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Brenner Thomas of Not Only But Also, noticed The New York Times has placed advertising on Site Meter, a website traffic measurement service that most every blogger uses to see how many people visit their blogs, where they come from and what stories they read. Thomas surmises its a strategy to get bloggers to simply write about the fact that The New York Times is advertising on Site Meter, as we're doing right now, to gain publicity among bloggers. As intriguing a strategy as that may be, it's more likely due to Site Meter's use of the Tribal Fusion ad network which serves ads to thousands of sites allowing the New York Times to reach a very broad audience. Site Meter just happens to be one of those thousands of sites.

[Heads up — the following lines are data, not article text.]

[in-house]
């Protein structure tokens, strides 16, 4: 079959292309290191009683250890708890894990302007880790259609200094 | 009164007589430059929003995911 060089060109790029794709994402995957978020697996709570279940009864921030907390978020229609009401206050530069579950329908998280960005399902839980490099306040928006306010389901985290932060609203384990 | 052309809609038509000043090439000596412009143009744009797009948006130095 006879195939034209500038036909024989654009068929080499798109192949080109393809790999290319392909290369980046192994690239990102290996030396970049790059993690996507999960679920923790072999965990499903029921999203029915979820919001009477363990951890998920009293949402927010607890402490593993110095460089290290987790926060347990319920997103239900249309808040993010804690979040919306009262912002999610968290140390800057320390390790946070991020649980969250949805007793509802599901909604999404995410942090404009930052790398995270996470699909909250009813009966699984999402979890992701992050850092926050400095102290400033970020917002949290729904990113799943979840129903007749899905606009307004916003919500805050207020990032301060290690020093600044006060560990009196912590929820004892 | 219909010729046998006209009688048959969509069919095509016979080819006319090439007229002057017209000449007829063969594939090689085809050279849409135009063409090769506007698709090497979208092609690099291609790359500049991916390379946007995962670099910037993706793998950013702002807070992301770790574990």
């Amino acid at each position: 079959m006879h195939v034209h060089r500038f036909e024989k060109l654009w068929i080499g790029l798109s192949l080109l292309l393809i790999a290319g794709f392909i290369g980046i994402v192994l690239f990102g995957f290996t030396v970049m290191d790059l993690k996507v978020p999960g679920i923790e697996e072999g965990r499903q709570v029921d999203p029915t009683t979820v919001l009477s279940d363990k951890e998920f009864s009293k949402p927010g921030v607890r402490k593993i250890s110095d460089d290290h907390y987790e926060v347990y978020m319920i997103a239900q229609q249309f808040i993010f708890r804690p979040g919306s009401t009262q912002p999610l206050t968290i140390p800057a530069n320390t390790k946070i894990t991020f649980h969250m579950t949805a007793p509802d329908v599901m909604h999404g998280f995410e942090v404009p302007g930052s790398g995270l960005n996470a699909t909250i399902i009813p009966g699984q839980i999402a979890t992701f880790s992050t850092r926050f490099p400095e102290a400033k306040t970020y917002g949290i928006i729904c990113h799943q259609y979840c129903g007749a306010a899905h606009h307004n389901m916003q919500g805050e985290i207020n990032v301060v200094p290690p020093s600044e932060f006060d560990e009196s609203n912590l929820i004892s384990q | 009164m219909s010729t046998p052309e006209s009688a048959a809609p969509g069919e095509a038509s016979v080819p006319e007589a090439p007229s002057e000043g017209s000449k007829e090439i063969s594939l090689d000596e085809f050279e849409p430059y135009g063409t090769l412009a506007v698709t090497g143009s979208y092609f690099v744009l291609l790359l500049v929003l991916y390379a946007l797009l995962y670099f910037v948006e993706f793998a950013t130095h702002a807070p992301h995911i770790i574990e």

On Monday, Budget launched a blog-based competition, called Up Your Budget in which stickers will be placed in 16 cities over the course of four weeks and those who find them win $10,000. Today, in Orlando, at the Citrus Bowl's Sign H, Gate C, George Culbertson found the first sticker near the Orange Bowl and was proclaimed the game's first winner. Culbertsom tells his story on the Treasure Hunter's Blog. Currently, the Up Your Budget site is receiving over 10,000 visits per day and growing dramatically.